Next morning broke with the sun shining, and a cold breeze. So we set off at 8 am. The second day starts off easily enough till one reaches the tar road at Baines Kloof village. Then things get nasty. The first part of the climb goes 6k’s to Limiet Kop. So named because the pioneers believed, correctly, that this was the limit of civilization. The path climbs for another 5k’s to the summit of Pic Blanc. So named because one is pale and wan because of fatigue. How can they make you Summit a mountain after climbing for 11k’s? Now the path starts to descend. Now it becomes clear as to why the trail is closed. It is very eroded and very slippery and your progress is very slow. And the strain on your feet and ankles becomes quite severe. And so after 8 weary hours and 17 hard k’s we reached the camping site at Tweede Tol. Here the four of us waited for Rika, the lady ranger. She arrived and we waited for the rest of the group. They eventually arrived 2 hours later. Some of the group decided to go for something to eat in Paarl and took Rika for dinner as reward for her kindness. Fritz and I left for home and the best nights sleep I have had for a long time.

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Muizenberg Peak
Date: Saturday 21 September 2002
Hike Leader: Paul Taylor
Reporter: Margie Crawley
Present: Paul, Derryck, Sandy, Geoffrey B., Annette, Mervyn, Jen, Tony, Peter, Rene and moi.

An excellent turn-out, considering the vicious South-Easter which had come up earlier in the day, being 19 persons in all – including 7 visitors and 12 members as listed above. Paul is without doubt a very popular hike leader! Annette kindly offered to be TEC; it was grand to see her after a long spell.

Paul explained our route, which would change if the weather really turned foul; we had to get on top first to find out. We duly set off, having successfully negotiated the many steps leading up to Boyes Drive from the parking lot whilst really upsetting the Alsatian dog which lives in the house just below the road as we walked past him. We admired the small caramel and white puppy who didn’t mind our passing by, however, and I even got a finger lick as well, the Council really mean business and we were pleased to see huge pines and eucalypts which had been felled in the surrounding forest and over the road. The visitors were in fine form; there was no stopping them! We were absolutely thrilled to see 3 whales just below us in the blue/green waters of False Bay proudly showing off their beautilful and graceful dives and elegant symmetry. The white horses were really whipping up the seas leaping over the many, many white waves in turbulent False Bay below us. Soon, though, the whole bay was lost to sight as we ascended into the mist and clouds. Jersey and anoraks were donned and even some beanies amongst us. It was cold alright! Surprisingly, though, we all needed the occasional water to drink despite the chilliness and howling wind, which was blowing us all around.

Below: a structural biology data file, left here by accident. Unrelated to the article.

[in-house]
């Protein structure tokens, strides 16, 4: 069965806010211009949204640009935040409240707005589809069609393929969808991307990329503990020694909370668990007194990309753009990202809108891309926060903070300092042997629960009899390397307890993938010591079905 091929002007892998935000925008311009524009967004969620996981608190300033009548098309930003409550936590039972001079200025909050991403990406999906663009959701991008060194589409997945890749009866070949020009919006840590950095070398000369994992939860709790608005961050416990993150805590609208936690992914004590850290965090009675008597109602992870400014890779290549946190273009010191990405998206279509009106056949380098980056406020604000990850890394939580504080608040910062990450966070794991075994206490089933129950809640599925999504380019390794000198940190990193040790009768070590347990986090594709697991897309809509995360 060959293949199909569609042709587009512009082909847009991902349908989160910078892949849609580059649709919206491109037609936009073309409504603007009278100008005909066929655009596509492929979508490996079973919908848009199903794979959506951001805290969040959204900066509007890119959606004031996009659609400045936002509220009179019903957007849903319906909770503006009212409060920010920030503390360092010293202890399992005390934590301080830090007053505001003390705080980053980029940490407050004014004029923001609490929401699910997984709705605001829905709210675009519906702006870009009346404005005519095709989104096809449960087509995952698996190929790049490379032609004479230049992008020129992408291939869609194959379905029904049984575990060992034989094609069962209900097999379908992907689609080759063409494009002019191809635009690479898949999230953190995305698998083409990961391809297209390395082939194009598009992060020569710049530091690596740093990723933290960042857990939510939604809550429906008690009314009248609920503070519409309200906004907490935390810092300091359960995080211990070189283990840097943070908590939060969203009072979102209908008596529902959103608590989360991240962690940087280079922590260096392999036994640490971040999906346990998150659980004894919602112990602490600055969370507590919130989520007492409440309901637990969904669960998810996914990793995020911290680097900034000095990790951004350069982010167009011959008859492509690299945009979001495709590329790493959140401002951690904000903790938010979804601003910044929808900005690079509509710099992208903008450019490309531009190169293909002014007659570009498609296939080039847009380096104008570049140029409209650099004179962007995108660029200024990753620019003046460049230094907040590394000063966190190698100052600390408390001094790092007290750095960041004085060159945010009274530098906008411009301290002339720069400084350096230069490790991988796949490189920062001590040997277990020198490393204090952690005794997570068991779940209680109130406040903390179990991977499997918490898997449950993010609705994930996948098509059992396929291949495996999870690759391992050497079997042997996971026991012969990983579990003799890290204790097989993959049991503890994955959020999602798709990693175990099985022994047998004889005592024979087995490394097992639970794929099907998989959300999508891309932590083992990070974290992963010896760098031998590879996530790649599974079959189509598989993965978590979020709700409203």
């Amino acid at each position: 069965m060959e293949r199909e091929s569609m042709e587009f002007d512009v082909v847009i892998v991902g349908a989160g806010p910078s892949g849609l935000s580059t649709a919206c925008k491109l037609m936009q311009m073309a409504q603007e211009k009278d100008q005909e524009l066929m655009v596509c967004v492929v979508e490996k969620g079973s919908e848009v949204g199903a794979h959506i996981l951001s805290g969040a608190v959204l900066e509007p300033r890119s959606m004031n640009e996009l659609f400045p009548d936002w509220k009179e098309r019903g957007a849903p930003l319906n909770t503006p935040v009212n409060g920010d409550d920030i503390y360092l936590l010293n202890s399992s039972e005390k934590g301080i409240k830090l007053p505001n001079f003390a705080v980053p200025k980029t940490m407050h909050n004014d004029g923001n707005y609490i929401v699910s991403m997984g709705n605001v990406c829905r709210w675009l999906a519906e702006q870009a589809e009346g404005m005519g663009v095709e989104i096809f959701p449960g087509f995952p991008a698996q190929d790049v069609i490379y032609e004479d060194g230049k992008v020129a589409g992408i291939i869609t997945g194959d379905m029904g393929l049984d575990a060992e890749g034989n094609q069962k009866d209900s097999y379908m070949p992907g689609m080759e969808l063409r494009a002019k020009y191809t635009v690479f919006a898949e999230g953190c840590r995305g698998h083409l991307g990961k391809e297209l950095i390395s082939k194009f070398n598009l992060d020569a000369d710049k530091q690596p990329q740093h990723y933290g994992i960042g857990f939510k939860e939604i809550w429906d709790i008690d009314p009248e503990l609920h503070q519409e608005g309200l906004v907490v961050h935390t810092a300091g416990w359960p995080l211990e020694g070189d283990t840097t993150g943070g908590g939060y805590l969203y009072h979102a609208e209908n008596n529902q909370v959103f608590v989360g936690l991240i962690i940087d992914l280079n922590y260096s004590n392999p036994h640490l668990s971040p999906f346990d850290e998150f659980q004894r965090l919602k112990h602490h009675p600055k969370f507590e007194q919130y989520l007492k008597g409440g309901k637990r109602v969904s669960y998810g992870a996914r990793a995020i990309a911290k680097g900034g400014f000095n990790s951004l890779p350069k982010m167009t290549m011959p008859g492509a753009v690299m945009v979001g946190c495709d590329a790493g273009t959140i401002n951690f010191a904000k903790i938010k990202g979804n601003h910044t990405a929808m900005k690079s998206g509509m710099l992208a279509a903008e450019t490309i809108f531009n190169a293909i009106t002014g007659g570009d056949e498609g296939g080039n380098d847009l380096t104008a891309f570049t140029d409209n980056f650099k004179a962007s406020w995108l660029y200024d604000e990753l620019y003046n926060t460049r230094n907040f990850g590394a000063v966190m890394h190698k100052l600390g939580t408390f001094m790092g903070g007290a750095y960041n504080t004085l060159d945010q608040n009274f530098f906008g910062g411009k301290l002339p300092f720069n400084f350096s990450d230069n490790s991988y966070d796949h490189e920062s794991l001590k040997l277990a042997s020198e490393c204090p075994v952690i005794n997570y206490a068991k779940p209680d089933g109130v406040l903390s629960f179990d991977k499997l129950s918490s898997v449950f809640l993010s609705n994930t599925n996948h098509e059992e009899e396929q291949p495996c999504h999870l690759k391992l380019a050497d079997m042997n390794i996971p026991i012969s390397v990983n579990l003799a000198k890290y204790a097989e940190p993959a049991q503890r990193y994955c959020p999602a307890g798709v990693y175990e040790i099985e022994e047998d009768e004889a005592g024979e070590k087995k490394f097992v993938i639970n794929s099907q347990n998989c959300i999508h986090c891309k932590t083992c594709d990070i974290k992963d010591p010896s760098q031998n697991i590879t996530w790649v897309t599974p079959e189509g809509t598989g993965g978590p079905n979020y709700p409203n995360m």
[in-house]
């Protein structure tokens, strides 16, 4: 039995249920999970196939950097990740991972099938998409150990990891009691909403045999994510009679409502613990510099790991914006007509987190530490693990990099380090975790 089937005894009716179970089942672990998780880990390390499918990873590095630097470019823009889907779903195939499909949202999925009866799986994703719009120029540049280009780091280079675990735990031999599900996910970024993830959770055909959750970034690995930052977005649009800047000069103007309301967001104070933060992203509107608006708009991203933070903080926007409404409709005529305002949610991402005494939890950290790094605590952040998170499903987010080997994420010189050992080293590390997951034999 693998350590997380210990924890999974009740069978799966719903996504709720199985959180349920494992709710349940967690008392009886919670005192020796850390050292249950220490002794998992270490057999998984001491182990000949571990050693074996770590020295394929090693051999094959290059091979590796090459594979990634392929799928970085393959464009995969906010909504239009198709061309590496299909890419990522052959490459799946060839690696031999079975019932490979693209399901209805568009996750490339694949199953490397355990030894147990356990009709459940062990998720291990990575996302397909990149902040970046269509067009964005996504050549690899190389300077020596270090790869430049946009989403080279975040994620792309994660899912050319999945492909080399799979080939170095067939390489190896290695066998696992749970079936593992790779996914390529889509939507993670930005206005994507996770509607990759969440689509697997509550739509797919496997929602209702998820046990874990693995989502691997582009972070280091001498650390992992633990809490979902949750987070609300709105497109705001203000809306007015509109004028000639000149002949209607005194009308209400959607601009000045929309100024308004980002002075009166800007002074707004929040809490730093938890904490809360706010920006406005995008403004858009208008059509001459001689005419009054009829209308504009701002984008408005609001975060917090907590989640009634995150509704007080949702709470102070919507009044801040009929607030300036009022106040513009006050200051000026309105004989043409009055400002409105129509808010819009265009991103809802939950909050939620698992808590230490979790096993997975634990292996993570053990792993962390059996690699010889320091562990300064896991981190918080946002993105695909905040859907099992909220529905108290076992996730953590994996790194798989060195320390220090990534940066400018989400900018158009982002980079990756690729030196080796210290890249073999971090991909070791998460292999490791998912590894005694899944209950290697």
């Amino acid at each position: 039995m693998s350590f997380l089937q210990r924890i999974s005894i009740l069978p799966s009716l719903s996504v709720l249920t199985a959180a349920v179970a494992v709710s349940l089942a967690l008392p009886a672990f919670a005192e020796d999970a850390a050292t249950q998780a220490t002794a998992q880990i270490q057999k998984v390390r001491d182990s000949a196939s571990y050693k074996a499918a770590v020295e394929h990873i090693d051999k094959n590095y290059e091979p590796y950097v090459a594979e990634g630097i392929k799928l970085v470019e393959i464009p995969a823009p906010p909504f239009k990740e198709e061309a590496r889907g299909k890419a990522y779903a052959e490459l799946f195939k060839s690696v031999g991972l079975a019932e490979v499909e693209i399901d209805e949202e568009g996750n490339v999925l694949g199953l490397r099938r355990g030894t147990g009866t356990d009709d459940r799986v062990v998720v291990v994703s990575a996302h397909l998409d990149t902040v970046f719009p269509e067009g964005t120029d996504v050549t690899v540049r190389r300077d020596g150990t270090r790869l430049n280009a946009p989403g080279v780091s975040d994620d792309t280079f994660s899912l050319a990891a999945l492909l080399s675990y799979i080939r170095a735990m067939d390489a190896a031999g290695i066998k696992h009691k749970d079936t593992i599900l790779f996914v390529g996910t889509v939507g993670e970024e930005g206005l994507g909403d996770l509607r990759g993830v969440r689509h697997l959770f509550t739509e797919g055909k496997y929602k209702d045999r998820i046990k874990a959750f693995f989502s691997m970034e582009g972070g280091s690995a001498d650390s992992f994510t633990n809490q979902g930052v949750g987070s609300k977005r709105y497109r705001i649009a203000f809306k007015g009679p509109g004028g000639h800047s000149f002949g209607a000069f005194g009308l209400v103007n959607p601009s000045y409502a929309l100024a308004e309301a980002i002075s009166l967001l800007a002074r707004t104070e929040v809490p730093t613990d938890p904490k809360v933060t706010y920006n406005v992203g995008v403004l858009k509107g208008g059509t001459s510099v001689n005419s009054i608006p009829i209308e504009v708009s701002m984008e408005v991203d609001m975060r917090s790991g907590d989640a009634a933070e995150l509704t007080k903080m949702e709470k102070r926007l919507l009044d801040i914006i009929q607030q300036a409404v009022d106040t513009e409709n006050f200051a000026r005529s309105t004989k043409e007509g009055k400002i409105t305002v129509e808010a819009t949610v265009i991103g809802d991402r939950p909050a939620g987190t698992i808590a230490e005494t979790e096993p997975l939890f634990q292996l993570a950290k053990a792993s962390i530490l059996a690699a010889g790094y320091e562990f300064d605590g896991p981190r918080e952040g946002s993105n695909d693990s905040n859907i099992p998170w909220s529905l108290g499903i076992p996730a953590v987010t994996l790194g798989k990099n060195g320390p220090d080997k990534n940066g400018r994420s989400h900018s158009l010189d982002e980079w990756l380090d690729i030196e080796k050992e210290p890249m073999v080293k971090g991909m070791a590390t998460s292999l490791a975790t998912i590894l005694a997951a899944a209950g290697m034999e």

We finally got to the top of Mimetes Valley and over into the Silvermine area where Paul called a welcome tea break at Junction Pool. It was a lovely spot to sit at, on green, green grass surrounded by what looked like wild sweet peas bushes whilst listening to the noise of the brown coloured water rushing by in the river just below us. The compulsory call for filling up of water bottles (mine) was duly executed making my evening Scotch just that much sweeter.

We didn’t linger long, it was getting colder by the minute and the wind was really whipping through our wet t-shirts and bodies so off we set into the mist and clouds once more. Coming down Peck’s Valley was at times quite hairy, Jen nearly got knocked off her perch on several occasions as did quite a few of us, made defenseless by Nature’s forces. I was glad of my stick to help steady me down. Towards the end of the trail just before Boyes Drive came into view once more, one of the visitors pointed out some exquisite parasitical plant – big, fat, red clumps of flowers with no leaves growing right on the pathway, which he said grew on the roots of other plants but magic to view.

To our absolute chargrain the two minutes left of the rugby game (as I heard it on the radio once in the car) was won by Sharks over Stormers at 36 to 29 – what a bummer after such a lovely afternoon’s hike. Thanks again, Paul!

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New Table Mountain Map
Reporter: Paul Taylor

The first in a series of six maps covering the Cape Peninsula National Park has recently become available. It is a Ziggy map (remember the old Ziggy series of the 70’s) of Table Mountain by Peter Slingsby and is endorsed by the National Park. It has a map scale of 1:20 000, a contour interval of 20 meters and claims to be GPS compatible with a 200 meter grid interval for easy scaling off of co-ordinates. Furthermore, it gives brief descriptions of twenty-two different hikes on the mountain and includes a list of emergency phone numbers. All in all, this is a very useful acquisition for any hike leader or anyone else for that matter with an interest in being able to find one’s way around the mountain. It is available at Exclusive Books at a price of R35.00.

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Did you Know?????
Reporter: Peter P.